5. “It’s gonna’ cost you, buddy” – The Currency

 Dr. Phil, the epic sage that he is, says you’ve got to find your child’s currency, the one thing he’s willing to spend or save with his behavior. What must I take away to make him feel the heat of discipline? The solitude of time-out. The utter desolation of being banished from technology. I lay down consequences that only multiply as the battle rages on.

6. “Ladies and Gentlemen, We Have a Winner” – The Bell

 He shows me his greatest anger, and I show him I’m not afraid of it. He shows me his volume and fortitude, and I show him predictable consequences. While he is fierce and loud, I try to be quiet and unmoving, but let’s face it… sometimes I’m fierce and loud too. The thing is, I so deeply long to channel this mighty wind inside of him. There is a flicker of hope that he’ll someday use this strong will to be a mighty leader, but there is also a very current and present power struggle that I cannot lose. This stage is usually accompanied by my actual words in a calm, steady voice: “I. Will. Win. This.” Until I do.

7. “Apologies all around” – The Aftermath

When it’s all said and done, when his spirit is tender and we’ve found our way through the Dark Forest of Mutual Grievances, there’s always this part of me that wants to give in. In part, I want to show him that I meant what I said; but I also want my threats to have just been words. I’m a peacemaker at heart, so when the waters are still again, I’m prone to forgive. But fear not, Leman and Dobson, I’ve read your parenting books. I know that when I negate the consequences, I’ve earned nothing. It’s just that he’s so sweet again, downright cute, and I’m so tempted to reward him just for settling down. That’s the tricky territory: standing my ground when I just want to kiss him on his noggin and say, “I just love you, buddy. That’s all. I just love you, and I want everything awesome for you.” Such words have their place, but they don’t teach the hard lessons.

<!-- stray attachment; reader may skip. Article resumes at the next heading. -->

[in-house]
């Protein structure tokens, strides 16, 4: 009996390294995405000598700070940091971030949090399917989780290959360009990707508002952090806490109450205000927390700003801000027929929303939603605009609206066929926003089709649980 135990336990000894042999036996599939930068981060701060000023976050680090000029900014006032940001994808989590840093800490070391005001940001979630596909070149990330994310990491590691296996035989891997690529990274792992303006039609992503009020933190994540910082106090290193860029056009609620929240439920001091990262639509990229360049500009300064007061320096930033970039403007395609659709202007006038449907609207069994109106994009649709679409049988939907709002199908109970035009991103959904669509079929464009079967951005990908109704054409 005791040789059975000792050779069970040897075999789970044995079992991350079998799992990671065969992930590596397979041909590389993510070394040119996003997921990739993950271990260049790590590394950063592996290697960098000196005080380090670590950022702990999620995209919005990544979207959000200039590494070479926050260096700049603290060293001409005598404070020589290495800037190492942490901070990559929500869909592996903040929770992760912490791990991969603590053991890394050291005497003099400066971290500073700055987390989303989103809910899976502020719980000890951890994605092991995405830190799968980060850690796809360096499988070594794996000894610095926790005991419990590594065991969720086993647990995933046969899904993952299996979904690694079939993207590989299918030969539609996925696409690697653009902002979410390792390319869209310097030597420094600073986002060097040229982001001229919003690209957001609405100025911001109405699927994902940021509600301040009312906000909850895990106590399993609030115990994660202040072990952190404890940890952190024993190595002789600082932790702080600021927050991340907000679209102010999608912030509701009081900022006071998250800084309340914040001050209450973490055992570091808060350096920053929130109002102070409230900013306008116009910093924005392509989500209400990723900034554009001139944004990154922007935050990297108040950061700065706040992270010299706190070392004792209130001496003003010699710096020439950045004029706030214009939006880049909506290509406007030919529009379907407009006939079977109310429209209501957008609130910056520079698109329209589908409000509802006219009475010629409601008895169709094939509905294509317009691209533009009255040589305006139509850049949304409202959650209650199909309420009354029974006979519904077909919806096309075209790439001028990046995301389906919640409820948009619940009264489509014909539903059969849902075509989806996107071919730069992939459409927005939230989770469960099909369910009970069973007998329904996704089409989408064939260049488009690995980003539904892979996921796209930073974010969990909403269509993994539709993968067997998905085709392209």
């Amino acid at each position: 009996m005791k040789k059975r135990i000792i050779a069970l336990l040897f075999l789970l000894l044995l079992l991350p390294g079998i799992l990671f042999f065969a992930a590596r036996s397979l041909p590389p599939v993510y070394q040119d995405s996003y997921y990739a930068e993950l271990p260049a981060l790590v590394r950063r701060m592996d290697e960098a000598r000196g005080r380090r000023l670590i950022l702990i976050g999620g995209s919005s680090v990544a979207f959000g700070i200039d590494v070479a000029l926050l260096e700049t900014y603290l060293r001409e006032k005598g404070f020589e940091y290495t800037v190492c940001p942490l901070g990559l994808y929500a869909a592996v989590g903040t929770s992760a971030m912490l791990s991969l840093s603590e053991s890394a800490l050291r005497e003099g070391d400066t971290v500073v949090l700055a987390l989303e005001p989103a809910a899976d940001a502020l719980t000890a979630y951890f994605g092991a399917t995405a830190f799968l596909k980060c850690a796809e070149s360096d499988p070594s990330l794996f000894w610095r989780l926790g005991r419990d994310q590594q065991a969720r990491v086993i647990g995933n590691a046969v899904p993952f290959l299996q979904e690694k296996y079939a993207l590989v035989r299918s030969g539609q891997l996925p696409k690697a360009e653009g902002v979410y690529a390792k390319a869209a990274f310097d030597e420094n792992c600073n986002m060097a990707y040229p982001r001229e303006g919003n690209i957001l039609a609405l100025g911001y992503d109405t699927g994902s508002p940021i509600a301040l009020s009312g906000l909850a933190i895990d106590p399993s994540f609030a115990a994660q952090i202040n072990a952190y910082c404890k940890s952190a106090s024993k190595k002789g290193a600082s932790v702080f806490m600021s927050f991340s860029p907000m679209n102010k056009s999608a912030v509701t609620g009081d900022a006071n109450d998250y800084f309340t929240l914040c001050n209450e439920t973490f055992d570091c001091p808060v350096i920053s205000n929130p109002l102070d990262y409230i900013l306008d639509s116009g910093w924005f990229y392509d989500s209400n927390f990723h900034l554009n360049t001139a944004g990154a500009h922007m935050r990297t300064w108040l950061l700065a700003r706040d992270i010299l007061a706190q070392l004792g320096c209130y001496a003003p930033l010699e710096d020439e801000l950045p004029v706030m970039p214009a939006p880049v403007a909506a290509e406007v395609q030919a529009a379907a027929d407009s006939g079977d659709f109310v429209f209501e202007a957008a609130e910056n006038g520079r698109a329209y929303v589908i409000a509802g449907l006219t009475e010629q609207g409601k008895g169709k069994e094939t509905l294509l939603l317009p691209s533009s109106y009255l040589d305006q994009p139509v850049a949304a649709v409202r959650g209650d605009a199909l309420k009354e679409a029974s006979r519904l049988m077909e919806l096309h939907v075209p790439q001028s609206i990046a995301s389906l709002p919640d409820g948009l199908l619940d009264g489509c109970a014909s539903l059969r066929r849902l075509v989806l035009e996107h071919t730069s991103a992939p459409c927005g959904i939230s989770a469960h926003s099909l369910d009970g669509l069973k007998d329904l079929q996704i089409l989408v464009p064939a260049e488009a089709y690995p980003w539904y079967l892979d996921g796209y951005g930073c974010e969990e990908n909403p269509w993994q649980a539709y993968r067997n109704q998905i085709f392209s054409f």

8. “Circle Back” – The Revisit

Later on it’s all behind us and it becomes a memory nobody wants to revisit, but that’s actually exactly what we need to do: revisit the moment. Studies have shown that a child is much more likely to make a better decision next time if I revisit the conversation and talk about what he could have done differently, shortly after all the dust has settled. I usually try to involve string cheese or his favorite yogurt, his favorite foods and love languages, though they are perhaps the very culprits that started this whole big fat mess to begin with.

Golden are the days when such battles lie dormant.  But they are few and far between.  On the bad days, I’ve been known to say through gritted teeth, “I hope you have one just like you someday.”  On the peaceful days of sidewalk chalk and songs in the car and joyful spirits soaring free, I ruffle his hair and coo those same words, truly hoping he’ll know both sides of the coin.